Author Topic: The Bach Cantatas  (Read 289568 times)

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Offline milk

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Re: The Bach Cantatas
« Reply #1120 on: April 07, 2022, 05:34:27 AM »




Three recordings I didn’t know previously. I wanted to find small scale HIP recordings of these (the Kozena recordings has BWV 170).
« Last Edit: April 07, 2022, 05:41:55 AM by milk »

Offline milk

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Re: The Bach Cantatas
« Reply #1121 on: April 14, 2022, 03:17:33 PM »
Montreal Baroque are more thrilling in opening the chorus than Kuijken. I still like the old Richter more than either of them, despite the bad sound - he’s got Schreier and FiDi and the choir sing their hearts out.

I’m starting to see what you mean by the emotion of the voices. I also appreciate the flexibility of Montreal. There’s a different emotional register there. It’s often very good. Is that series done? I hope there’s more to come but maybe not.
I’m also starting to listen to countertenors. In the Suzuki, I can see why he sticks by Blaze (Lenhardt featured him too - maybe in a late recording). Blaze has a tonal power and consistency that altos sometimes can’t generate. I still like the paired down approach. I think Colln and Ricercar need to get on my playlist.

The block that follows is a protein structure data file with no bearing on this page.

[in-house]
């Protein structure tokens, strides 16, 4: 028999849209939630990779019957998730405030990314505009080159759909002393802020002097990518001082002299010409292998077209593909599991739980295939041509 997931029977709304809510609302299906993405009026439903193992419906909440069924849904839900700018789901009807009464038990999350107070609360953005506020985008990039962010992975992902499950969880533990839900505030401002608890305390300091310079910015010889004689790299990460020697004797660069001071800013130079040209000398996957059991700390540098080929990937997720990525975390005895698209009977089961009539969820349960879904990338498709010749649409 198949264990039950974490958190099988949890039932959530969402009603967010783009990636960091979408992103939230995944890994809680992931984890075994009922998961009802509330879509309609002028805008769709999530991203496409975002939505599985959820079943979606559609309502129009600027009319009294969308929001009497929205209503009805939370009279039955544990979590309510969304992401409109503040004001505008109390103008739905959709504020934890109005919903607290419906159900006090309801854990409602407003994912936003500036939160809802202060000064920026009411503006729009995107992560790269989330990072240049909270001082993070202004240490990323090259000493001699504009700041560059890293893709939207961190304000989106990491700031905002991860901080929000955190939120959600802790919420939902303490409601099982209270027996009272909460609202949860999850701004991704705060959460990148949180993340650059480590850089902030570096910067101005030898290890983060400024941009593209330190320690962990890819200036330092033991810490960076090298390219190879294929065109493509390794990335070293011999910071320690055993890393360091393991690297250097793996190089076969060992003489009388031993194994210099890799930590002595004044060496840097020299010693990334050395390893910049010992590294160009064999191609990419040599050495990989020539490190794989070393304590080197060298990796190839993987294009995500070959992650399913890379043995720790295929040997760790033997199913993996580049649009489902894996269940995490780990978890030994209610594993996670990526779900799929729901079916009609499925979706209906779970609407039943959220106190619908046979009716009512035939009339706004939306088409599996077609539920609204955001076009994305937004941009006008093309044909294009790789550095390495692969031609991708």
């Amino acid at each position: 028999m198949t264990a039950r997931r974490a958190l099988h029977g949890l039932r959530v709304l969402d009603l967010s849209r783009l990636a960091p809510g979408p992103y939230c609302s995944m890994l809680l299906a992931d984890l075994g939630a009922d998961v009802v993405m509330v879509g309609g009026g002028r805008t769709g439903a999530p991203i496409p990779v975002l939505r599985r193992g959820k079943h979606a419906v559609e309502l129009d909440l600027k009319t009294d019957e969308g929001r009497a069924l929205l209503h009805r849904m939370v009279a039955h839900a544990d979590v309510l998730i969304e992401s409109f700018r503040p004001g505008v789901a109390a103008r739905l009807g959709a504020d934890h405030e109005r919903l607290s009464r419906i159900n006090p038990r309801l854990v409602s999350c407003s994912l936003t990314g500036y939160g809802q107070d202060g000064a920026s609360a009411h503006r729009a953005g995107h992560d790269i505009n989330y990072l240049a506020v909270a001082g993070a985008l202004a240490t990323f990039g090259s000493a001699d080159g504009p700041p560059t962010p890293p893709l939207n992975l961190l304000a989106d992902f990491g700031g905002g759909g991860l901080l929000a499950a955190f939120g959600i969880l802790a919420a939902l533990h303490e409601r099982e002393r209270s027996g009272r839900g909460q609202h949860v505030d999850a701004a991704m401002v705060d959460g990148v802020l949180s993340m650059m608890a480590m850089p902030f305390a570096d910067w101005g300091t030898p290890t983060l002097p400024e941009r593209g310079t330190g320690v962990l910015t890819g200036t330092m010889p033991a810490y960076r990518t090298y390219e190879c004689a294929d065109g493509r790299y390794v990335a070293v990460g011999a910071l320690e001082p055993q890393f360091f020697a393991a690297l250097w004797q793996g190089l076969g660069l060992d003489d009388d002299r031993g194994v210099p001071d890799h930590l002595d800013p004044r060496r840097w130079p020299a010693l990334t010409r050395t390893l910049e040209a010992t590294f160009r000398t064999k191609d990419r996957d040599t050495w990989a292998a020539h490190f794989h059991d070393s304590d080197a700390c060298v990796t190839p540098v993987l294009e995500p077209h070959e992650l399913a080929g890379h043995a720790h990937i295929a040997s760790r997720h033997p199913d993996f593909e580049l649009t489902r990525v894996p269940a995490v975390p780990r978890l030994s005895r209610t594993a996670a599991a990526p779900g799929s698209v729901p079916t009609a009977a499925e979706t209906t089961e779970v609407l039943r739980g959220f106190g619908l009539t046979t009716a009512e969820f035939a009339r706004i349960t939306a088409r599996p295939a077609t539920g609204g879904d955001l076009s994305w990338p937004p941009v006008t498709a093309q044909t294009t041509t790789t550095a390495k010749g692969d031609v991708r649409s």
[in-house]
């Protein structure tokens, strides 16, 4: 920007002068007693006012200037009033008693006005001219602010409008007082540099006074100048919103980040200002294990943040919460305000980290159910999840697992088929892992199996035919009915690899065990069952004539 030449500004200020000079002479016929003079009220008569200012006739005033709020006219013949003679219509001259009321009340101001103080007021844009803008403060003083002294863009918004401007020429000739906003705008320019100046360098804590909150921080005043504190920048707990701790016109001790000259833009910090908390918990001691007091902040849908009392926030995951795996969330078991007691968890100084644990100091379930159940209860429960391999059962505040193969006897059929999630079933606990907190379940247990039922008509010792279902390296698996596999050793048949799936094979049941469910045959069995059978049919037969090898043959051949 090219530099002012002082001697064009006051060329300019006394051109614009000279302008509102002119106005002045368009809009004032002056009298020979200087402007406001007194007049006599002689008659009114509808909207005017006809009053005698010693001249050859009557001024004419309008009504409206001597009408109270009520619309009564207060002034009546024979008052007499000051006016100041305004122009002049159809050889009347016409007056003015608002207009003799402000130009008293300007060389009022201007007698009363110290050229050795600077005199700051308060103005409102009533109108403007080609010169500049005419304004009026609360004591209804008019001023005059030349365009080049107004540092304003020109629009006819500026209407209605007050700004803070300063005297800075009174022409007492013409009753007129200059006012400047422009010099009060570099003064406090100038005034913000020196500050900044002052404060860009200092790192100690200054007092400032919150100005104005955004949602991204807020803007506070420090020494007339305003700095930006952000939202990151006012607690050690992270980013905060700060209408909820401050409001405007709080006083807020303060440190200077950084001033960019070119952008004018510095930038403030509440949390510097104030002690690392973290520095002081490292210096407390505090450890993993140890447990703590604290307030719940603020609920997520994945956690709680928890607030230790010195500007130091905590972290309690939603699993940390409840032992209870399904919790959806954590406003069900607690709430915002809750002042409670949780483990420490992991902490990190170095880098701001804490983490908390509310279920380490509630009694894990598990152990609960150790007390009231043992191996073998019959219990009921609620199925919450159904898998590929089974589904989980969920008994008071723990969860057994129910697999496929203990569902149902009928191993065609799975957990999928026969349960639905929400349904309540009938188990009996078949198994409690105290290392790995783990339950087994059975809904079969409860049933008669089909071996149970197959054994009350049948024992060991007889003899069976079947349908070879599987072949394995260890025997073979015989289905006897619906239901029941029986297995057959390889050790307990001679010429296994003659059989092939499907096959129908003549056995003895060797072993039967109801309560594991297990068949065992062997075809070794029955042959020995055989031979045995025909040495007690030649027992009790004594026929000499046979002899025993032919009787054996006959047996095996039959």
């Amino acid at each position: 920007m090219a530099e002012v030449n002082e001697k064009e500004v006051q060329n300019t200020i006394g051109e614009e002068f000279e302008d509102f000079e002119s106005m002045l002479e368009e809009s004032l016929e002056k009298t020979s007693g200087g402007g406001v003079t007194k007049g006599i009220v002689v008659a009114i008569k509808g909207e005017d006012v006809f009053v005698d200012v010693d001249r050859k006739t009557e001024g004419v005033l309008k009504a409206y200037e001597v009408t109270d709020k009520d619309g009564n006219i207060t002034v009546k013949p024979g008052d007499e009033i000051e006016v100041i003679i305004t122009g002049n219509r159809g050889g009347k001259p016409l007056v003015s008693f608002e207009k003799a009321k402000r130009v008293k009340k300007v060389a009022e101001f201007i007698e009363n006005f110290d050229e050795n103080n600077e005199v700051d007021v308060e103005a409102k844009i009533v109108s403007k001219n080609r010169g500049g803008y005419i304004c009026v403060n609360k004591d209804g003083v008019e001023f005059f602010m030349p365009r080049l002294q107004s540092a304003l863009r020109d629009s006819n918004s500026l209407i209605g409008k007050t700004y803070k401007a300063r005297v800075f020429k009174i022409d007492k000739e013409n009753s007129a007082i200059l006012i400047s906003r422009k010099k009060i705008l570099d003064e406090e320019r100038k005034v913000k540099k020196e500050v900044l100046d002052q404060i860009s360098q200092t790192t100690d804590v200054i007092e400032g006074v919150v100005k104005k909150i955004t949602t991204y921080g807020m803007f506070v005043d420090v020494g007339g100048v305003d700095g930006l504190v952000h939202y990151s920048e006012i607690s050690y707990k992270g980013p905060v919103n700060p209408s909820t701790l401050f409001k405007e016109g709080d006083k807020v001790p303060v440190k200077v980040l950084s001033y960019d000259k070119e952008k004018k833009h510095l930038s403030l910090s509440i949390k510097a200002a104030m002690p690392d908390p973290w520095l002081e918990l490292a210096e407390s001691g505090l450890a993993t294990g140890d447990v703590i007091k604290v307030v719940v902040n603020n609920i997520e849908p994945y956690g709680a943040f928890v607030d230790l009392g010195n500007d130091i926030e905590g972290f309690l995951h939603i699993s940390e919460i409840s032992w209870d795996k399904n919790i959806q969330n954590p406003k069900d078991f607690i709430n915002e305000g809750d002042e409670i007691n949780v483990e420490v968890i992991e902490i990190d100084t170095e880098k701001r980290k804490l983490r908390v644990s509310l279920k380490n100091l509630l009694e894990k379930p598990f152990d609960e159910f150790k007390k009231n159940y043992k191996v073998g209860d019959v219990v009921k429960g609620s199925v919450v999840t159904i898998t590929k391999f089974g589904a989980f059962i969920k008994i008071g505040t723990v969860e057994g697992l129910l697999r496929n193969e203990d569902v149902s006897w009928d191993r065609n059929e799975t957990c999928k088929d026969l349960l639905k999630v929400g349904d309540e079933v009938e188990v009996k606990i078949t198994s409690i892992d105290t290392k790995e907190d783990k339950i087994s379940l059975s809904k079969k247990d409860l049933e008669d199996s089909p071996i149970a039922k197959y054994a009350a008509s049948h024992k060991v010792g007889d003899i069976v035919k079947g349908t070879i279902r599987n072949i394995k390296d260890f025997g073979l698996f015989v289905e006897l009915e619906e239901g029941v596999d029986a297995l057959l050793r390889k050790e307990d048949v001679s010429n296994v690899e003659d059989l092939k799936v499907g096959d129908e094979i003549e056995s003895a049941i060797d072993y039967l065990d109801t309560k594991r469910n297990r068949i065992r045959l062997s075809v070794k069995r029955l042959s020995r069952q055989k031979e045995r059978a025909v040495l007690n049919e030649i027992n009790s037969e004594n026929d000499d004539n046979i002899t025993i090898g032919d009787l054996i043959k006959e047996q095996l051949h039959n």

Offline milk

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Re: The Bach Cantatas
« Reply #1122 on: April 18, 2022, 02:01:03 PM »

BWV 78 has a very jolly aria. I like this cantata. Here’s another OVPP that I didn’t know existed.
I had never heard “Nach dir, herr verlanget mich” before. What a surprising work of art. Bach is so inventive, it’s like he never runs out of ideas.
« Last Edit: April 18, 2022, 02:17:22 PM by milk »

Offline milk

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Re: The Bach Cantatas
« Reply #1123 on: May 11, 2022, 07:27:09 AM »


A new release.

Offline milk

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Re: The Bach Cantatas
« Reply #1124 on: May 14, 2022, 03:05:33 AM »
I've been listening to this. This is a wonderful recording with wonderful cantatas, full of life, grandeur and beauty.

Offline 71 dB

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Re: The Bach Cantatas
« Reply #1125 on: May 14, 2022, 04:12:25 AM »
I've been listening to this. This is a wonderful recording with wonderful cantatas, full of life, grandeur and beauty.
I bet. I really like Ricercar Consort and Mirare as a label.  0:)
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Offline Yabetz

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Re: The Bach Cantatas
« Reply #1126 on: May 14, 2022, 04:26:30 AM »
Unashamedly and unapologetically Richter and Rilling. I cherish the box sets I have of both those conductors. With the exception of Suzuki and some Gardiner here and there, HIP doesn't do it for me.
Ma con BACH, comunque, tutto diventa facile per chi ha la fede.

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Offline milk

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Re: The Bach Cantatas